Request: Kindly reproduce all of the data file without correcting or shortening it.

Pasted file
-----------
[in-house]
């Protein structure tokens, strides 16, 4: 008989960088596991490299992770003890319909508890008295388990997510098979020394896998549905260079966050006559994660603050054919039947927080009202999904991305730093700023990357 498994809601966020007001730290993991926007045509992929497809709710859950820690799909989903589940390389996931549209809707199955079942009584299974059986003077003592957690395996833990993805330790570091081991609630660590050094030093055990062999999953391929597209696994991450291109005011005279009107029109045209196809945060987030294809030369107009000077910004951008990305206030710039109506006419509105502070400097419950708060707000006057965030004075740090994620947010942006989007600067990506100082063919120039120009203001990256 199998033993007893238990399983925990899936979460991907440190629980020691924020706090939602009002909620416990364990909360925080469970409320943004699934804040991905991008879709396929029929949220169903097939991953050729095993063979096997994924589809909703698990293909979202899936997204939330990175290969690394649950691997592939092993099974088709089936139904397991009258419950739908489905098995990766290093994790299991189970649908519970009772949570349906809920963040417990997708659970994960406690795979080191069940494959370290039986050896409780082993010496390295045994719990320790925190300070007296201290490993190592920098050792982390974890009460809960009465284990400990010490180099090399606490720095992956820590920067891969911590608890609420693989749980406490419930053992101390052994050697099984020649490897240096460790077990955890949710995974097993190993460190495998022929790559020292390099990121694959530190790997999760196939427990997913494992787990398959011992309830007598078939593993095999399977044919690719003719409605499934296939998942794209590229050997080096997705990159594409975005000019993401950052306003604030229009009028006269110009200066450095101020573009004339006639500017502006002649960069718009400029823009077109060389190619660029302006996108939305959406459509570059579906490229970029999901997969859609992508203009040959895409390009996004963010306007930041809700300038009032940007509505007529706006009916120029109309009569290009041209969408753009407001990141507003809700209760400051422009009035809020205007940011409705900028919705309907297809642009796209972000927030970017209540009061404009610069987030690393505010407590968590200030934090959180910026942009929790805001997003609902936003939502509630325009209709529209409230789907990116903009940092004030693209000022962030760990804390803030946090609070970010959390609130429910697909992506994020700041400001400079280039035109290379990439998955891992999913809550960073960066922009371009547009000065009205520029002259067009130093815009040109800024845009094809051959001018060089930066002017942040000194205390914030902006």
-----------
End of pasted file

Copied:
[in-house]
């Protein structure tokens, strides 16, 4: 008989960088596991490299992770003890319909508890008295388990997510098979020394896998549905260079966050006559994660603050054919039947927080009202999904991305730093700023990357 498994809601966020007001730290993991926007045509992929497809709710859950820690799909989903589940390389996931549209809707199955079942009584299974059986003077003592957690395996833990993805330790570091081991609630660590050094030093055990062999999953391929597209696994991450291109005011005279009107029109045209196809945060987030294809030369107009000077910004951008990305206030710039109506006419509105502070400097419950708060707000006057965030004075740090994620947010942006989007600067990506100082063919120039120009203001990256 199998033993007893238990399983925990899936979460991907440190629980020691924020706090939602009002909620416990364990909360925080469970409320943004699934804040991905991008879709396929029929949220169903097939991953050729095993063979096997994924589809909703698990293909979202899936997204939330990175290969690394649950691997592939092993099974088709089936139904397991009258419950739908489905098995990766290093994790299991189970649908519970009772949570349906809920963040417990997708659970994960406690795979080191069940494959370290039986050896409780082993010496390295045994719990320790925190300070007296201290490993190592920098050792982390974890009460809960009465284990400990010490180099090399606490720095992956820590920067891969911590608890609420693989749980406490419930053992101390052994050697099984020649490897240096460790077990955890949710995974097993190993460190495998022929790559020292390099990121694959530190790997999760196939427990997913494992787990398959011992309830007598078939593993095999399977044919690719003719409605499934296939998942794209590229050997080096997705990159594409975005000019993401950052306003604030229009009028006269110009200066450095101020573009004339006639500017502006002649960069718009400029823009077109060389190619660029302006996108939305959406459509570059579906490229970029999901997969859609992508203009040959895409390009996004963010306007930041809700300038009032940007509505007529706006009916120029109309009569290009041209969408753009407001990141507003809700209760400051422009009035809020205007940011409705900028919705309907297809642009796209972000927030970017209540009061404009610069987030690393505010407590968590200030934090959180910026942009929790805001997003609902936003939502509630325009209709529209409230789907990116903009940092004030693209000022962030760990804390803030946090609070970010959390609130429910697909992506994020700041400001400079280039035109290379990439998955891992999913809550960073960066922009371009547009000065009205520029002259067009130093815009040109800024845009094809051959001018060089930066002017942040000194205390914030902006």